Voluntary Assisted Dying and Hindu Council of Australia

By: Surinder Jain.

Voluntary assisted dying schemes have been in effect in the following states;

-Victoria since 19 June 2019,

-Western Australia since 1 July 2021,

-Tasmania since 23 October 2022,

-Queensland since 1 January 2023,

-South Australia since 31 January 2023 and

-New South Wales since 28 November 2023. [1]

An eligible person can ask for medical help to end their life. The person must have an advanced and progressive disease, illness, or medical condition that is expected to cause their death within six months (or 12 months for neurodegenerative diseases like motor neurone disease).[2]

There are two types of Euthanasia.

-Active euthanasia: killing a patient by active means, for example, injecting a patient with a lethal dose of a drug. Sometimes called “aggressive” euthanasia.


-Passive euthanasia: intentionally letting a patient die by withholding artificial life support such as a ventilator or feeding tube.

Hindu Council of Australia has taken following stand on Euthanasia or Voluntary Assisted Dying (VAD).

All life is sacred for Hindus. The definition of Life here includes not only human life but all animal life also. One should not kill and should not participate in killing. No individual should be forced to participate in the killing of another being.

Nor should any institute based on such values, be forced to participate in Voluntary Assisted Dying. An institute funded by the government but run by faith values of sacredness of life should have a right to refuse having anything to do with VAD. It should be able to refuse giving permission to or participate in providing information about VAD within its premises.

Government medical facilities run by non faith bodies offer VAD. Hindus accept that it’s followers may agree to provide help for VAD to end suffering. Hindus also accept that its follower can refuse to do so. Both options are permitted in Hinduism.

A Hindu who has fulfilled all duties, has no responsibilities left and is terminally ill can choose to end their own life by going into Samadhi. Samadhi is a practice of withdrawing all senses from the external world and turn them inward towards God. A person in Samadhi is usually surrounded by others who are constantly chanting holy Mantras. All food intake is stopped.

Such practice is usually done by monks but lay members of the congregation can choose to take Samadhi so if they wish. There are cases among Hindus, Jains and Buddhists monks and laity who have taken Samadhi and ended their current life. According to Jitendra Shah, the Director of L D Institute of Indology in Ahmedabad, an average of about 240 Jains practice Sallekhana each year in India. Most of them are not recorded or noticed.[39] Jains comprise less than 0.05% of population in every country in which they live.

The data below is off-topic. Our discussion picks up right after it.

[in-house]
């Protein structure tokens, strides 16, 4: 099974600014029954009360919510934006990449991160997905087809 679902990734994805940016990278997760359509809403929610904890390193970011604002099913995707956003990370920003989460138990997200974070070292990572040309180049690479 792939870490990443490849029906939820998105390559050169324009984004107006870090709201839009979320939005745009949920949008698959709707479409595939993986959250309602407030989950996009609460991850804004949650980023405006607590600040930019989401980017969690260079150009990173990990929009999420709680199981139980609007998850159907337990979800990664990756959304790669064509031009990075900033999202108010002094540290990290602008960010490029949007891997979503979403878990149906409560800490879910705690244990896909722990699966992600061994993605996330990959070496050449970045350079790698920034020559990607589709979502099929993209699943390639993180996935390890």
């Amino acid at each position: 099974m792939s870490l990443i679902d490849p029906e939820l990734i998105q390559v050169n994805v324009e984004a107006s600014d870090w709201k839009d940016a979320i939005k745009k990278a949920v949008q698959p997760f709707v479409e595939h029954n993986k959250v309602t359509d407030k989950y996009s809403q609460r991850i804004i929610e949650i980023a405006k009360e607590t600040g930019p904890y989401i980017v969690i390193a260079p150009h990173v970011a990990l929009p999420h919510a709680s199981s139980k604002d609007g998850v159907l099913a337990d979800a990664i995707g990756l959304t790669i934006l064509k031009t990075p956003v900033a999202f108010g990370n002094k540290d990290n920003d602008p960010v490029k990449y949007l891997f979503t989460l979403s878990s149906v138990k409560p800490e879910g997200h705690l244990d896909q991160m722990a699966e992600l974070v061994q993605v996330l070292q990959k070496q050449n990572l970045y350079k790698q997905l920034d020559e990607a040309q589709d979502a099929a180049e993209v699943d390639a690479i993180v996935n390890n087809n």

Doddahundi nishidhi inscription was raised in honor of Western Ganga King Nitimarga I in 869 CE who observed Sallekhana. https://handwiki.org/wiki/index.php?curid=1413213

Doddahundi nishidhi inscription was raised in honor of Western Ganga King Nitimarga I in 869 CE who observed Sallekhana. https://handwiki.org/wiki/index.php?curid=1413213

Many jurisdictions in Australia permit a terminally ill person to abstain from food and fluid intake without invoking suicide prevention provisions of law. Hindus would like Samadhi to be accepted as an alternative to VAD. According to Hindus, the right to die with dignity at the end of life is not to be confused or equated with the right to die an unnatural death curtailing the natural span of life.”[48][58]  Suicide is broadly disapproved and discouraged by Buddhist, Hindu and Jaina texts.[67][68] The Satapatha Brahmana of Hinduism, for example, in section 10.2.6 discusses the nature of cyclic life and rebirth, and concludes that “therefore, one should not depart before one’s natural lifespan”, states David Brick, an Indologist at the Yale University.[69] However, for those who have renounced the world (sannyasi, sadhu, yati, bhikshu), the Indian texts discuss when ritual choice of death is appropriate and what means of voluntarily ending one’s life are appropriate.[70] The Sannyasa Upanishads (Philosophical Hindu scriptures), for example, discuss many methods of religious death, such as slowing then stopping consumption of foods and drinks to death (similar to sallekhana).[71][72]

Samadhi or Prayopavesa is a Sanskrit language word used by Hindus. Same practice is known as Santhara (Prakrit language) by Jains. Buddhist use a Pali language word Sallekhana to mean the same.

The most recent case of Sallekhana or Santhara occurred when a Renowned Jain seer Acharya Vidyasagar Maharaj passed away in India after undertaking ‘sallekhna’. Click on the link eblow to read more about it.

Prime Minister Modi of India condoles death of a Jain Muni

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